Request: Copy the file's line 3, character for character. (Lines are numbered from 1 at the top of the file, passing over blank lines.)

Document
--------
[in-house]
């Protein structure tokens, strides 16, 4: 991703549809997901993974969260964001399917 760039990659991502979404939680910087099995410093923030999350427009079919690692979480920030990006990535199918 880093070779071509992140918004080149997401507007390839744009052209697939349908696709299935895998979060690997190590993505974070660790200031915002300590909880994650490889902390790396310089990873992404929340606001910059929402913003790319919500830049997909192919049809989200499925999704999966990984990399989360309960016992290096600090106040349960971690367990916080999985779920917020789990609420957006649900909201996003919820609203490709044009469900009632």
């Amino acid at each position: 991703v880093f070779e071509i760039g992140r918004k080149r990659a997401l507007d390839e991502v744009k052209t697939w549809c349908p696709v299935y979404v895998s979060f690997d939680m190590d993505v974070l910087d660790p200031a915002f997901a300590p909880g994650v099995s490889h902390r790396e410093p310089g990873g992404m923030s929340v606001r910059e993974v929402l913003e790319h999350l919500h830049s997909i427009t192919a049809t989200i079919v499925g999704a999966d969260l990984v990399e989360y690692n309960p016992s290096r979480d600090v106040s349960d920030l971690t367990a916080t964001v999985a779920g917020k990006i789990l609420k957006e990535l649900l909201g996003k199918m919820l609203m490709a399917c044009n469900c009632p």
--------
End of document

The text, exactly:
């Amino acid at each position: 991703v880093f070779e071509i760039g992140r918004k080149r990659a997401l507007d390839e991502v744009k052209t697939w549809c349908p696709v299935y979404v895998s979060f690997d939680m190590d993505v974070l910087d660790p200031a915002f997901a300590p909880g994650v099995s490889h902390r790396e410093p310089g990873g992404m923030s929340v606001r910059e993974v929402l913003e790319h999350l919500h830049s997909i427009t192919a049809t989200i079919v499925g999704a999966d969260l990984v990399e989360y690692n309960p016992s290096r979480d600090v106040s349960d920030l971690t367990a916080t964001v999985a779920g917020k990006i789990l609420k957006e990535l649900l909201g996003k199918m919820l609203m490709a399917c044009n469900c009632p």